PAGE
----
This book took me some time to get into, although I read it in less than 24 hours. I didn't really get into this book until the big reveal, which took place in a very confusing way. It might have been that I was reading this in the wee hours of the morning, but the point of view changed for about a chapter. I understand why Nielsen did it, but it didn't flow to me.


Once I got past the reveal, the story really drew me in. All the characters had depth. There was no absolute good or bad. Everyone was an inbeteeen grey. I like when you are unsure whether someone is a villian or a hero.


I look forward to reading the sequel now that I know these characters and the world they live in. I give this book a 3/5.



-PAUL


I'm on a Boat


I am once again on a boat. I have even more time to read on this job than my last. I'm going to try and post some reviews as I finish them using the Blogger app, but I can't do as much with it.


I will try and catch up the next few days as I continue to breeze through books.


-PAUL

The Selection Review by Paul



There has been a lot of hype over this book. There's even a pilot that may still become a series on The CW. Kiera Cass is one of many YA authors that promotes well, using her own blog, twitter, and youtube. If you aren't following her on twitter, look up @kieracass.

I enjoyed this book. I read it very quickly, possibly within two sittings. I really like the world Cass has created and the way she explains the details of this world. There isn't any awkward in characteristic blabber or inner dialogue about the history. The castes are explained just enough. There is just enough halfway through the book. By then, I was well invested in the characters and their world. The history was more interesting than if it had been in a prologue. I hope to learn more about the history in the sequel, as well as the rebels.


I enjoyed following America's journey. Her friendship with and possible affection for Maxon grew naturally. She didn't act like many of the other girls, after fame or riches. She initially just wanted to stay in the Selection so her parents could eat.


I do not like Aspen. Cass wrote him well to be just out of the reach of likable, especially during their break up when he wanted to be the provider. I thought this book had the potential to be just another YA love triangle, but America's romantic interests were dealt with nicely.


The Selection
, although not The Hunger Games in terms of reality television was still not The Bachelor. Cass did well integrating some of the common reality tv personalities and cliches into the selected girls.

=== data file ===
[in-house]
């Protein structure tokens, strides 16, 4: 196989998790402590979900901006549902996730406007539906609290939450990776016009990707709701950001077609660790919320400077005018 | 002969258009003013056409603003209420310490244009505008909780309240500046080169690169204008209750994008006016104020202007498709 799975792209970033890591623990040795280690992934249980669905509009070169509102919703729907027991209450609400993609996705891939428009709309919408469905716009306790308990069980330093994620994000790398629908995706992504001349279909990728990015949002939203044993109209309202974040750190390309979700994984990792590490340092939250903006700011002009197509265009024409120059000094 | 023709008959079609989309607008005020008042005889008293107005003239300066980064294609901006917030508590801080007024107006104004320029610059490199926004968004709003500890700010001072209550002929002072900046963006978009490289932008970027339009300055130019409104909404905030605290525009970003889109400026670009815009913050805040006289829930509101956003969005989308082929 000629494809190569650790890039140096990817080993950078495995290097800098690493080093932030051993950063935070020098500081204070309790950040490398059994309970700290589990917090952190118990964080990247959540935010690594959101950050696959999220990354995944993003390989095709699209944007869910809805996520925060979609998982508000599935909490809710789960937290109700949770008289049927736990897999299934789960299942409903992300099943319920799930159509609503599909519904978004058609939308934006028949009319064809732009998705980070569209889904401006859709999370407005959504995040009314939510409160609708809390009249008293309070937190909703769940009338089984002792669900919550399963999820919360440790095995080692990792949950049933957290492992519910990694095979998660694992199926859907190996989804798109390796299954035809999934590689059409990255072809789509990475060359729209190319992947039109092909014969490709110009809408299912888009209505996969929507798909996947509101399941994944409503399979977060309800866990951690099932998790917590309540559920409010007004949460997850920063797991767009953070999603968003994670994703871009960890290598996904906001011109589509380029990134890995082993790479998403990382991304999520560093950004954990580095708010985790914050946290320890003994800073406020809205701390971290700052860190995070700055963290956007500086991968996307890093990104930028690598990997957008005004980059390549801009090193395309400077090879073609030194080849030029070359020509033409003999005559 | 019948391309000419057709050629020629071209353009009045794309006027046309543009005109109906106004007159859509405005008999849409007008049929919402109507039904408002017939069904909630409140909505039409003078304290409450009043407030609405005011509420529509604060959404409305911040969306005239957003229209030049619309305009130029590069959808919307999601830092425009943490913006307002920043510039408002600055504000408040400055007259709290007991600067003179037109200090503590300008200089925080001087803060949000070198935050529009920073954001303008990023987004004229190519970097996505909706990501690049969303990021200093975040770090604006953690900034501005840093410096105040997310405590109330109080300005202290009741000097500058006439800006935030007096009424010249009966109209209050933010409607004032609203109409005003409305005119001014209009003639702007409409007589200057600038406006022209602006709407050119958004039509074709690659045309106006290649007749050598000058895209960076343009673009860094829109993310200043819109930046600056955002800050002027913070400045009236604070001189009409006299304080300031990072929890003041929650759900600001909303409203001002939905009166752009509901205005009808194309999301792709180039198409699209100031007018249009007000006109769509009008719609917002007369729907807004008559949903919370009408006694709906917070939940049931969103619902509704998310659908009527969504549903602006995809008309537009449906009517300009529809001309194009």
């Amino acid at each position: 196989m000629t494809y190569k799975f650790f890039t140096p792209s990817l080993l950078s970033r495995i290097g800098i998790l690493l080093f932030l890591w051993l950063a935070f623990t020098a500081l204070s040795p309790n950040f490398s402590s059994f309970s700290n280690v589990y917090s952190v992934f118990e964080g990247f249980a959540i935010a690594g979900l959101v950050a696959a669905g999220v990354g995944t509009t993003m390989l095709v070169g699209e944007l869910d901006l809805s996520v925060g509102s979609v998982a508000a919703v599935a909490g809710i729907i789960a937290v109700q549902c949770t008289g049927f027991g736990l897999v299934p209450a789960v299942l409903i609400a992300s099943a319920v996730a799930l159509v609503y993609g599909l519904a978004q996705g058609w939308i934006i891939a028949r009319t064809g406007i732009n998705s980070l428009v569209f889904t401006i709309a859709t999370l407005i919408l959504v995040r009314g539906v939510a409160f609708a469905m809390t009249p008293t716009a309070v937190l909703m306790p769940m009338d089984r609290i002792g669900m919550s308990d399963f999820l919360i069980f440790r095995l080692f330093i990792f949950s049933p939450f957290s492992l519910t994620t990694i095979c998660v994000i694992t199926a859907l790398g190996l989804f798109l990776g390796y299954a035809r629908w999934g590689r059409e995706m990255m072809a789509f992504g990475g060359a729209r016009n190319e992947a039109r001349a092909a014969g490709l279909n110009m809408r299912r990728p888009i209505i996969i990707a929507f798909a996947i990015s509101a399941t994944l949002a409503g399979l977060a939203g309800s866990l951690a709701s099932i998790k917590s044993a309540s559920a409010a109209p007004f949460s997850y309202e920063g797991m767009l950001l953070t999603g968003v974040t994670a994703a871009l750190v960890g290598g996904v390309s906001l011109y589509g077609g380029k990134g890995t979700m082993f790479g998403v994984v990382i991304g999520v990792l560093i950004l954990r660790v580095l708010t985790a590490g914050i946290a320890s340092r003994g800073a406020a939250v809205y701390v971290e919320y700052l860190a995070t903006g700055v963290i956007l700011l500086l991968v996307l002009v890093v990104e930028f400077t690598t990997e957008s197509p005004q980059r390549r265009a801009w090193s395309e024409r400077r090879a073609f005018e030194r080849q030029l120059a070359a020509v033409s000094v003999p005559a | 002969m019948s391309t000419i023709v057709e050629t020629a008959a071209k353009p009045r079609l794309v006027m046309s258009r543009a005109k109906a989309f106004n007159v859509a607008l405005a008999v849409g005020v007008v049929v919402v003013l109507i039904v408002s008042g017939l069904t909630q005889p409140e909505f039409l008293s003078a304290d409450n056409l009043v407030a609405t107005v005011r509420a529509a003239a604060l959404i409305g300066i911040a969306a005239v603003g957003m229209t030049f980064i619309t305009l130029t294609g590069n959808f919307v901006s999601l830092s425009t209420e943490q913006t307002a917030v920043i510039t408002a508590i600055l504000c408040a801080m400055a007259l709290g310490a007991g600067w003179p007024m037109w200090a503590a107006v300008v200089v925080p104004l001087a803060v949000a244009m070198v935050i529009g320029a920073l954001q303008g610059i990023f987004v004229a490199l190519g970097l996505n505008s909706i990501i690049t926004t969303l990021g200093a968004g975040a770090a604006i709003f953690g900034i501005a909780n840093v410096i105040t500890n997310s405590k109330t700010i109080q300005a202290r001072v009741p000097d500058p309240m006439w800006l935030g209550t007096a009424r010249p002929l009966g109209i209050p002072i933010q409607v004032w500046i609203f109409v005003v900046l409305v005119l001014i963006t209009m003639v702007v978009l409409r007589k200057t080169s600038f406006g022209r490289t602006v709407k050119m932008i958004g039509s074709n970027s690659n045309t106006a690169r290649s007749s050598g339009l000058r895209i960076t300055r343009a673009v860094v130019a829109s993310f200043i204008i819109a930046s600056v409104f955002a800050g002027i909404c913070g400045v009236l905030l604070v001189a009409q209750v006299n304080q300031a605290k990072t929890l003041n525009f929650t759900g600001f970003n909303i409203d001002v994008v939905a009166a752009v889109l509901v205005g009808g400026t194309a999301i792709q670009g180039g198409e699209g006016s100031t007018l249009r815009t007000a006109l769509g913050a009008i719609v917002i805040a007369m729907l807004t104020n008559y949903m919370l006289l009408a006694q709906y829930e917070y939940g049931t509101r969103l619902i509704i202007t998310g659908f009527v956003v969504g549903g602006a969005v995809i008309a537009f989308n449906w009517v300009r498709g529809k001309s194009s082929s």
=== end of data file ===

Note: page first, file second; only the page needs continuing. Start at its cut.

Lastly, I liked the use of music. America made money by singing and playing instruments. I like when YA authors integrate music, like how Jodi Meadows did in
Incarnate.

Overall, I really enjoyed this book. There wasn't as much tension at the end of this novel as I would have hoped for, but I'm looking forward to the sequel. I give this book a 4/5.



-PAUL

Friday, May 25, 2012

"True love is usually the most inconvenient kind"

My Pre-Reading


Before I review this book, I just want to throw it out there that I think the comparison of The Selection to The Hunger Games that some people around the internet are completely uncalled for. This book is nothing like The Hunger Games, except that there's a game people get randomly chosen to participate in. The games are nothing alike, the selection process is nothing alike, and the characters, the world, and the circumstances are completely different. Does anybody get married by the end of The Hunger Games? No. Does anyone die in the process of The Selection? No. Well, not as a direct result of the game at least, there is a war going on so I'm sure someone somewhere did die. But that's besides the point.

Now that that is out of the way...

This book definitely met all my expectations. It was a fantastic mix of romance, self-discovery, and even enough action thrown in to keep it interesting. Most of the characters, and all of the main had great character development, and nobody stayed stagnant for very long. The unraveling of Maxon's character and personality was done very well, and I found myself pulling for him from the first time America interacts with him.

I absolutely loved America's character, and I was very glad that Cass didn't just throw her at the prince. It made America feel more real, and not just like another conniving girl after the crown. Which made it feel less like The Bachelor, and I definitely appreciated that. I don't think I would have been able to handle a book just about a bunch of girls fighting over a crown instead of trying to legitimately win the prince's heart. I also thought that the way America treats her servants in the castle is wonderful. Being from a lower caste, she understands them more than the other girls and treats them like real people.